Hi, I'm Ev. I'm training to become a horsewoman. These are my adventures and misadventures. I'm green as hell, but so far, so good. I'm now learning from Bo (and sometimes his wife DeDe) at D&D Ranch in Pope Valley. I am extremely lucky to have this opportunity, I feel quite blessed, and I feel that they, and horses, have really turned my life around.
Solomon is my baby- a big old flea bitten grey Appendix gelding who is very kind and way too smart! I love him so very much. He is a rescue and was meant to be co-owned rehabbed, and maybe rehomed to a good home. He turned out to be over 25 years old with injuries that ultimately do not make him riding sound, so he is retired.

Wednesday, March 25, 2009

Progress, woot.

Yesterday I spent a good amount of time with Solomon, tending to his hooves and grooming him.
Then we worked on saddling. The squealing and kicking really is behavioral at this point, and so not okay... luckily (and unluckily) he's a pretty smart horse. So we spent time with my lightest saddle, which really weighs nothing. I can carry it on my head without thinking about it.
He squealed when I touched his shoulder with it. He squealed when I put it on, and took it off. Yeah, not buying it, guy. So he responds best to positive feedback. We started with me putting it back on when he squealed, to show him that it wasn't getting him out of saddling. So he was watching me when I picked up the saddle and he did not squeal. I gave him a "good boy" and stroked his crest.
Then I got out the carrots.
If I put on the saddle and he didn't squeal or twitch, he'd get a little carrot piece. As always when carrots are involved, he caught on quickly. Very soon, I could put it on, take it off, wiggle it, and mess around with it without him reacting... except to crane his neck around and make "gimmeh carrot" lips, haha. After doing that for a while longer, the lesson was over.

Here you can see him nice and relaxed, hoping for more carrot:


Afterwards I took him out to the pasture and we did carrot stretches. I always end with the "kiss me" trick. I walked a little ways away and looked back, and there he was with his head upside down between his legs, foot tilted on the toe, mouth hanging open for easy carrot insertion. Hahaha. Nope, I didn't give the command, silly boy, and I was out of carrots anyway. But hey, if he wants to stretch his back without me telling him to, he's welcome to it. That horse is full of hopes and dreams, I tell ya!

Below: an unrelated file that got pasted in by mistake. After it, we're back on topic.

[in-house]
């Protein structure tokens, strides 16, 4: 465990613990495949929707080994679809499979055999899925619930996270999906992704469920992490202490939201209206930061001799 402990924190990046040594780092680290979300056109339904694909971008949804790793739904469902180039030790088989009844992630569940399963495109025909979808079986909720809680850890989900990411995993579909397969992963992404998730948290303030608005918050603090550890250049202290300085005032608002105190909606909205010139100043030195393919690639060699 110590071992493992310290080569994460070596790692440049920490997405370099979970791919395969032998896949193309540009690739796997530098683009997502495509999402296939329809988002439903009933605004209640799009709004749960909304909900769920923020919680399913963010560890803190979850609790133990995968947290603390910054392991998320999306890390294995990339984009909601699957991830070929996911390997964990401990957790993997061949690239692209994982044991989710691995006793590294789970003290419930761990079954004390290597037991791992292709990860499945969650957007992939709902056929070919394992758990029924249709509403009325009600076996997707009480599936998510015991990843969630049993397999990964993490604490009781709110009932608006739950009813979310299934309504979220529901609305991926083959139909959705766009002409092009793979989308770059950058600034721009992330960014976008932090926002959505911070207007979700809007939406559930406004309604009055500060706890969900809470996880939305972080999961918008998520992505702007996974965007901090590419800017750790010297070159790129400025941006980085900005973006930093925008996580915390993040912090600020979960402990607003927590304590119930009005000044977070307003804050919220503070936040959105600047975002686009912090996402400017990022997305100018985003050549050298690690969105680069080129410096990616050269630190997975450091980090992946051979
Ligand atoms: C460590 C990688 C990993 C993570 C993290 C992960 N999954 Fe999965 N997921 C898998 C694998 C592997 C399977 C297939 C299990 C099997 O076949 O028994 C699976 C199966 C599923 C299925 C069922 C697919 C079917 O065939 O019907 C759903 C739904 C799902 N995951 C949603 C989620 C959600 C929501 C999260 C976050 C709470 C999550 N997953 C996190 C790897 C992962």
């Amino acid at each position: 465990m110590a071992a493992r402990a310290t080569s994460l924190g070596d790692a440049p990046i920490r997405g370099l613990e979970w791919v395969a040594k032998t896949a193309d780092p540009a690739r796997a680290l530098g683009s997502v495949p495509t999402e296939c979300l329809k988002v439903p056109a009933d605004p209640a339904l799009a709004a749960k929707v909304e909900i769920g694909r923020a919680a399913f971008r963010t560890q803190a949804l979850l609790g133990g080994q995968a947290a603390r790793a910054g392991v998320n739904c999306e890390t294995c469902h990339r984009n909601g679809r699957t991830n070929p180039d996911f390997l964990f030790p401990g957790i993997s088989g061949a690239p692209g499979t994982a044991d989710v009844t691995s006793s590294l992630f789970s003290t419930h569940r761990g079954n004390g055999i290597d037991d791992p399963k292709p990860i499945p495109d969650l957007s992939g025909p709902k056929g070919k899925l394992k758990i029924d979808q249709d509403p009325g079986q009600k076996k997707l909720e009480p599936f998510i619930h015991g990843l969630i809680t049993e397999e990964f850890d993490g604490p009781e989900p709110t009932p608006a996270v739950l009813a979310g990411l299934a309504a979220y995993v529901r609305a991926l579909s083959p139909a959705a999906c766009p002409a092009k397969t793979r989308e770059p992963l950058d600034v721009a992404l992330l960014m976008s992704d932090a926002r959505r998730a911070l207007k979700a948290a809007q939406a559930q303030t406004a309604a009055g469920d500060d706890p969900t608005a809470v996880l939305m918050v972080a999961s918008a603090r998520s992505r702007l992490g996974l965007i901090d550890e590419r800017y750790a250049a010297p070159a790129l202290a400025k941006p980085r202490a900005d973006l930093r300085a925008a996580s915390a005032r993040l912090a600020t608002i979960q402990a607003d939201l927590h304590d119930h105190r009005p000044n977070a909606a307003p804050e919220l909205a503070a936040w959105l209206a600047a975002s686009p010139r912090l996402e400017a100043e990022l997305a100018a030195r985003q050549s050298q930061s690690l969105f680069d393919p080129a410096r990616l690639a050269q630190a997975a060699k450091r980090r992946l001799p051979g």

I know that a lot of horsepeople are against hand treating, because it can make a horse pushy, disrespectful, or even nippy, but with Solomon it really seems to be the most effective means of training him, so long as he is reminded to be both trusting and respectful. He nipped me once, back at the old place last summer, and only once. That's all it took for him to learn that nipping mom was Not Okay. He hasn't tried again since.

2 comments:

Puh-leeze said...

I don't want to get into the food-as-reward debate, either yay or nay. But what I do want to know: what's going on with that towel?

Evergrey said...

Haha, I was waiting for someone to ask, actually!

That is the hoof with the crack in it. I had just washed it, and was letting it dry clean. The cross tie area for the paddock barn is all dirt, and when I'm trying to clean out his hoof, which takes some scrubbing with water, if I put it down on the ground it just gets muddy again. Sooooo I put a towel down, and then it stays clean and dries off faster. Then I scrub it again with a toothbrush full of iodine solution.

He is a very good patient when it comes to stuff like this, believe it or not! The only thing I have to soak his hoof in is a deep, narrow bucket, too, but he lets me stick his foot in there with minimal complaint.